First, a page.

With the Ukrainian unrest and the ongoing strife in Syria continuing to make the national headlines, day in, day out, we are clearly living in a time of protest and revolution.
In the protestors’ pursuit for a more democratic political system, a fundamental right which we, as British citizens, take for granted every day, these dissenters, who are ordinary people just like ourselves, are constantly violently repressed and censored – the antithesis of democratic governance.
But we all, I hope, have at least a vague idea about the distressing events that are occurring in Eastern Europe and North Africa. We have seen the footage on television and we have read the newspaper articles; we are aware of the devastation that, notably in Syria, has been happening for such a long time now that it is sadly becoming the norm, and we are becoming increasingly detached because of it.
Ukraine and Syria have taken centre stage in the international media up until now, and of course this is not a bad thing. As a nation, we need to stay informed about global affairs and be quick to denounce crimes against humanity. At times, this may require us to send aid to the countries’ victims.
However, since our attention has been completely focused on these two examples of political unrest, most recently in Ukraine, the majority of us have been oblivious to the conflict unfolding in Venezuela. Having realised the gravity of the Venezuelan situation only in February, when I came across an online appeal for the international audience to stop and pay attention, until recently I too fell into this category.
So, what is really going on in Venezuela…?
Venezuela has been under the rule of Nicolás Maduro’s ‘socialist’ government since the death of Dictator Hugo Chavez in March 2013. In spite of his demise, the present government is still a socialist administration and thus pursues similar policies, so much so that it is regularly described as ‘Chavista’.
Maduro was elected into power, albeit by a margin of 1.5%, and his policies have been ostensibly committed to reducing national poverty. Nevertheless, dissatisfaction is surging, particularly among students and the middle classes, and this is attributable to a few key factors.
Firstly, the Venezuelan economy is under considerable strain due to high inflation (in 2013, inflation reached 56.2%). This has resulted in financial instability, food shortages due to restricted imports and unreliable domestic production, and escalating levels of crime.
The selling of the American dollar on the black market is partly responsible for the state of the economy as it has set an exchange rate ten times higher than the state-regulated one; this means that the majority of Venezuelan citizens who earn their wage in Bolivars suffer, whereas those who earn their salary in dollars are able to capitalise on the weakness of the Bolivar. Historically, inflation has provoked people to take to the streets in protest and the Venezuelan case is no different.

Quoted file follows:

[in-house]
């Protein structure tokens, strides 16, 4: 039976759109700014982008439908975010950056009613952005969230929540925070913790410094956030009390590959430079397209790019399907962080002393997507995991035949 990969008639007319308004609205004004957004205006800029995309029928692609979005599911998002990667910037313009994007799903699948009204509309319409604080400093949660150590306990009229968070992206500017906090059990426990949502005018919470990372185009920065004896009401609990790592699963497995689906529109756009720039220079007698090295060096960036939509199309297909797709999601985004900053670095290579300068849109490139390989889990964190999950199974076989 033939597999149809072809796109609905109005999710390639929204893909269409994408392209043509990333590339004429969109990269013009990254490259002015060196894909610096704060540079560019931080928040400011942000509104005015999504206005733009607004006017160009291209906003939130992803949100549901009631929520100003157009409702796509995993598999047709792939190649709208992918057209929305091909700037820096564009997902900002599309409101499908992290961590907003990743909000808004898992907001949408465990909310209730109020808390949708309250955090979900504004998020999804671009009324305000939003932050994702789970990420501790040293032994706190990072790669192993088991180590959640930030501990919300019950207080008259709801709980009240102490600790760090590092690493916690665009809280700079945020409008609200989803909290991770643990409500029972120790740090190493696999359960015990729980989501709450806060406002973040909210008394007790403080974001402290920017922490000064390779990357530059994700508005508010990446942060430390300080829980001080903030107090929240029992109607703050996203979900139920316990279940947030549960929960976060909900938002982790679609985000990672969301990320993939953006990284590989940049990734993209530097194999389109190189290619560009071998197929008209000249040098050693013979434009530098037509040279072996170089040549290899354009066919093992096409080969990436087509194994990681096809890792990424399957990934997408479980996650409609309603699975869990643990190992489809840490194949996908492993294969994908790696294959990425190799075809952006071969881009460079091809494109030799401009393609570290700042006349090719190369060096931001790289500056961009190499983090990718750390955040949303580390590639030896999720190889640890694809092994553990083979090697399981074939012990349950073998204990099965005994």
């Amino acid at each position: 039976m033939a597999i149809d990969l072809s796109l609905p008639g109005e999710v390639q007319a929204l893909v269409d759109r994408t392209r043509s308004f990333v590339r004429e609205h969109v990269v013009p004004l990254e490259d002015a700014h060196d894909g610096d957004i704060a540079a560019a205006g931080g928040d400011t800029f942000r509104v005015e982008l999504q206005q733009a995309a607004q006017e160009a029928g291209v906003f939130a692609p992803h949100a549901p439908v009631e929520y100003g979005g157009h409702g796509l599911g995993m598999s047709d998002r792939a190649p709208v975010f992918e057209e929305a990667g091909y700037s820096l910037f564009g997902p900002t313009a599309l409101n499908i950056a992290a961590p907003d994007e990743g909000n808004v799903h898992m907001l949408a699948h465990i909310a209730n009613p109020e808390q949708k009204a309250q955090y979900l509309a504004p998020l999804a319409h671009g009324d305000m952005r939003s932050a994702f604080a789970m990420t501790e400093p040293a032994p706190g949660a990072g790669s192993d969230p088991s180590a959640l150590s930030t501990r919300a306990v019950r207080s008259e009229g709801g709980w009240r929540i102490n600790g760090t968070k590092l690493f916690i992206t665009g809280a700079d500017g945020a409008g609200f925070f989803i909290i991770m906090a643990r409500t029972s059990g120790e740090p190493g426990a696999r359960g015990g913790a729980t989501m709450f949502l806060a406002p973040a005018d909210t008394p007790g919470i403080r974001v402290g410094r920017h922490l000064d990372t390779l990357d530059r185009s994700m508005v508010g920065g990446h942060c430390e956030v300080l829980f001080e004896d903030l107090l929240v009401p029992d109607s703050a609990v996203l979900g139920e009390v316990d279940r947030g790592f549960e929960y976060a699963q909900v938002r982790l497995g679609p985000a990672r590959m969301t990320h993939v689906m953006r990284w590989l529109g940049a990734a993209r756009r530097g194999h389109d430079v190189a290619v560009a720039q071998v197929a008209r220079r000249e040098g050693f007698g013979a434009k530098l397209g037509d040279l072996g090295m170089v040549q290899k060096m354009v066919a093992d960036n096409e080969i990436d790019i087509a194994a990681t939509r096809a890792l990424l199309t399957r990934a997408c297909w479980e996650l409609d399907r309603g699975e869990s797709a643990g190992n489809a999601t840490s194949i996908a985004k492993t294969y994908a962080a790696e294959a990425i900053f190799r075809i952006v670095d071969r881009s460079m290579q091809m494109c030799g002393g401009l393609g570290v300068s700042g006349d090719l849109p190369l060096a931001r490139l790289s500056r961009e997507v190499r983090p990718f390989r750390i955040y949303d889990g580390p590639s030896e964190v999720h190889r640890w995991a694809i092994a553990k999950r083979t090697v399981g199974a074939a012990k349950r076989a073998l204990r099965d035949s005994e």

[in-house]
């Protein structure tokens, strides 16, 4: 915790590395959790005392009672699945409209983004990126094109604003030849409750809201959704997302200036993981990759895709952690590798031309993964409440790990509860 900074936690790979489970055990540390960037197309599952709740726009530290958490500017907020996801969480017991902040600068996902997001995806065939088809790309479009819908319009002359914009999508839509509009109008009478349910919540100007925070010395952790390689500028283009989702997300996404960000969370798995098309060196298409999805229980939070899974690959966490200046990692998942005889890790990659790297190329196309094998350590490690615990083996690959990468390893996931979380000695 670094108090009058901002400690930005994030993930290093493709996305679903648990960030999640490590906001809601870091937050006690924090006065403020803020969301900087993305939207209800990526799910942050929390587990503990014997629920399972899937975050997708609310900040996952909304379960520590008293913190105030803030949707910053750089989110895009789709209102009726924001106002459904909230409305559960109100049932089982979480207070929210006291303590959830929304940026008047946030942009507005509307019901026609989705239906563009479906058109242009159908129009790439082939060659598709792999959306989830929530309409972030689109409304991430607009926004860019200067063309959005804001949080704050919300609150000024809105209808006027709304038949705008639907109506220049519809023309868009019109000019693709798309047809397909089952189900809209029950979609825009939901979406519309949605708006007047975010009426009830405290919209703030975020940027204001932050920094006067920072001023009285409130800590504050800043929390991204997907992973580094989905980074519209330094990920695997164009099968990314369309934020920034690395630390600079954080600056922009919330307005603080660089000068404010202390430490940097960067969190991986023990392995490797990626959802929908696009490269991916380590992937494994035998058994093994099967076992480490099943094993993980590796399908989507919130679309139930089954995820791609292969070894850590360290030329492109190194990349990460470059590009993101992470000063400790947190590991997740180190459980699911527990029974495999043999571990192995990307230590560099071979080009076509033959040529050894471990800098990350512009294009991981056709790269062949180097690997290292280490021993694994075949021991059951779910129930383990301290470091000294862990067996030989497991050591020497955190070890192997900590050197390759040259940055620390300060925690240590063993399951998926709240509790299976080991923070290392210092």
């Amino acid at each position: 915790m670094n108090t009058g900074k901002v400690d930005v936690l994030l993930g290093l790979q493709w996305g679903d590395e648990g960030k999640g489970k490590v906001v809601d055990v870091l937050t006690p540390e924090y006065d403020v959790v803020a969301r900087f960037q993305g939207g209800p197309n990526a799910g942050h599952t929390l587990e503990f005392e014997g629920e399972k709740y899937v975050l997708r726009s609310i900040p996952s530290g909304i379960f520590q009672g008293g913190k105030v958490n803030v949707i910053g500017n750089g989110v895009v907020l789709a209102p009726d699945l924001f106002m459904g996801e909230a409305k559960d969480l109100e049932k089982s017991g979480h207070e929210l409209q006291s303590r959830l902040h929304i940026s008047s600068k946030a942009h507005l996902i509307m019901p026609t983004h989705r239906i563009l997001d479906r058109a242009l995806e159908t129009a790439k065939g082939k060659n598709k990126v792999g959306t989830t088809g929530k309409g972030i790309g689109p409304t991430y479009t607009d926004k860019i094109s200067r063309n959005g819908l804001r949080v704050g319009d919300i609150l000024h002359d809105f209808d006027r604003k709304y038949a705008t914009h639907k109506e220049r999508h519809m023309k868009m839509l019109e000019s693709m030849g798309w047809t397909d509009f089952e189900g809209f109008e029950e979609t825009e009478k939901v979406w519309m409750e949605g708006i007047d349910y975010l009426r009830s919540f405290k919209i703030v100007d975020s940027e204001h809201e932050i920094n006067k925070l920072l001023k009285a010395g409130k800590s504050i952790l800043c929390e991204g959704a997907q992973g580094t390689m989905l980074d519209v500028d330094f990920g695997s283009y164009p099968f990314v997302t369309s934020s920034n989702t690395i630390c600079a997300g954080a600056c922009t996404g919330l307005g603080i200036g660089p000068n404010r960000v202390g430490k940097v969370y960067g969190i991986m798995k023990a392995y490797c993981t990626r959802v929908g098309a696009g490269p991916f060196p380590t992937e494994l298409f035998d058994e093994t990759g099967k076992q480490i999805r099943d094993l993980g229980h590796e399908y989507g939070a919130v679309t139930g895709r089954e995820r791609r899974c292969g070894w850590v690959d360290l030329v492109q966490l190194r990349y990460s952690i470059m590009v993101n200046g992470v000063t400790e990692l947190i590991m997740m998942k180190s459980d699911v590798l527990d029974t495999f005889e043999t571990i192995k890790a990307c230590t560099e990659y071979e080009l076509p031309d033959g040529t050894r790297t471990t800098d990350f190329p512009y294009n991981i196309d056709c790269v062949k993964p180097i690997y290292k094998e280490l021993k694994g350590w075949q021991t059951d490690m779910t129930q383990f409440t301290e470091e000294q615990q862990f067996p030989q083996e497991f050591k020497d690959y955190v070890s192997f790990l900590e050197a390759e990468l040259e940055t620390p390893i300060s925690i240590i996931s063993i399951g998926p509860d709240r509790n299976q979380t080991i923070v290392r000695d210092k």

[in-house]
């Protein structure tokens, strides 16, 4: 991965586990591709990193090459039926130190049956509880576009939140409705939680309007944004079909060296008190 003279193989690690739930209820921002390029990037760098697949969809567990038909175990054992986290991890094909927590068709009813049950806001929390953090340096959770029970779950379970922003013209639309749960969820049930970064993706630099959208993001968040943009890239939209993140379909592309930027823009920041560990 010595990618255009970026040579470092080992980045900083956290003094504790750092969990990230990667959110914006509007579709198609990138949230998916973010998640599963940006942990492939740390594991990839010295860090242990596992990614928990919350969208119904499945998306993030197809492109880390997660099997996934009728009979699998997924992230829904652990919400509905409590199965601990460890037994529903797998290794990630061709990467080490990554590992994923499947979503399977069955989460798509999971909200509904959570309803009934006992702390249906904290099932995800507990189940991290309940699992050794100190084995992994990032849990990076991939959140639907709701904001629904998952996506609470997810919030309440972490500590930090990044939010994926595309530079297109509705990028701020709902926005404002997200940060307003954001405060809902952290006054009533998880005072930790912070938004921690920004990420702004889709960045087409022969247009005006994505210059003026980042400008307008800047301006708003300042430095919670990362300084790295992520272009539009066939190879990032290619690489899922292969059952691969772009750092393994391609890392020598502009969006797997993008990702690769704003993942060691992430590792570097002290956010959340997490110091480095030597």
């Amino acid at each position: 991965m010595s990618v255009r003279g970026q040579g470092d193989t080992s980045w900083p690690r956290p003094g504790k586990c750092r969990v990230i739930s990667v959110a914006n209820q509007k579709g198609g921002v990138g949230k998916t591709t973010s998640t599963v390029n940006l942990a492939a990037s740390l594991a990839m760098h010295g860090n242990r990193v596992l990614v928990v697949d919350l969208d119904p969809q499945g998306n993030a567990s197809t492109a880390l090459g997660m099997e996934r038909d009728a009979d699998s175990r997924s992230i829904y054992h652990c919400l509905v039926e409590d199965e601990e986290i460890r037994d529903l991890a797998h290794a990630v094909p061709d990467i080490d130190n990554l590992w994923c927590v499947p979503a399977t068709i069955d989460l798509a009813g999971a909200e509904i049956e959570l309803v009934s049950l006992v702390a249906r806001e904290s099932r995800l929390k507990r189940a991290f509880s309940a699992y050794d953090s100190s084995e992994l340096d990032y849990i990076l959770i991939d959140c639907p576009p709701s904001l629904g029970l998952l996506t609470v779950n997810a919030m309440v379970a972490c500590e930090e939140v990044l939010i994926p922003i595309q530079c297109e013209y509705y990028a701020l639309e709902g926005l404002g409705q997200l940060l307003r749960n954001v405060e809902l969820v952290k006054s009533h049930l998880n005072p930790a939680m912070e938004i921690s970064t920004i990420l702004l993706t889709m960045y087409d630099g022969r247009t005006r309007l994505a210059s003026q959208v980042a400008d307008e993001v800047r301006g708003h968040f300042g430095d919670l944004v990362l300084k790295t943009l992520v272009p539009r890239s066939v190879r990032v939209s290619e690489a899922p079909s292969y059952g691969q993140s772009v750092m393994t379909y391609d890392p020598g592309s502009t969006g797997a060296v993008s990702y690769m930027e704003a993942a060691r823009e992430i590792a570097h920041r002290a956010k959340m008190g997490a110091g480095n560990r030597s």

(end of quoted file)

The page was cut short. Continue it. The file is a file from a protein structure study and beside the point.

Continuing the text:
Next, we turn to the problem of crime in Venezuela. It is already common knowledge that Caracas, its capital city, is one of the most dangerous cities in the world. The murder rate in Venezuela is staggering. One person is murdered every 21 minutes.
To offer a recent example, on February 25th 2014 it was reported that the ex-World Champion boxer, Antonio Cermeno, was shot dead and left on a road-side after he and his family were kidnapped. Having to live in an environment where personal safety is placed at risk every day should never be acceptable. Consequently, in a climate of fear and insecurity, blame has been pinned on Maduro’s government for not doing enough to tackle the country’s main social problem. You need only to read the statistics to comprehend the severity of it all.
Undoubtedly, a struggling economy coupled with unprecedented levels of crime creates a revolutionary atmosphere. Although the most recent anti-government protests began in response to the alleged attempted rape of a female student, which again emphasises the soaring crime rate in Venezuela, the incident was solely the trigger for the uprising.
It created the perfect conditions for the protestors to lash out at the social injustice and the harsh economic reality within their country. As the protests intensified, students were joined by discontented members of the middle class and the opposition party leader, Henrique Capriles, eliciting a governmental response in the form of arrests, repression, and violence.
…and why have we only just found out about it?
I am currently living in Mexico, a Latin American country, on my year abroad, so I was surprised that even I was not fully aware of the tensions until now. Yet, it is the result of Maduro’s stringent media censorship, which has been described as a ‘media blackout’.
Journalists within the country are purportedly subjected to abuse and harassment, a Colombian news channel in support of the protestors has been removed and three US diplomats were recently forced out of Caracas. Proponents of the Venezuelan government argue that the international media is ‘distorting’ the truth of the situation and photos have been edited accordingly to rally support for the protests. But each day, as more and more information is released through social media, our eyes are beginning to open up to the crisis.
Do you need to open up your eyes?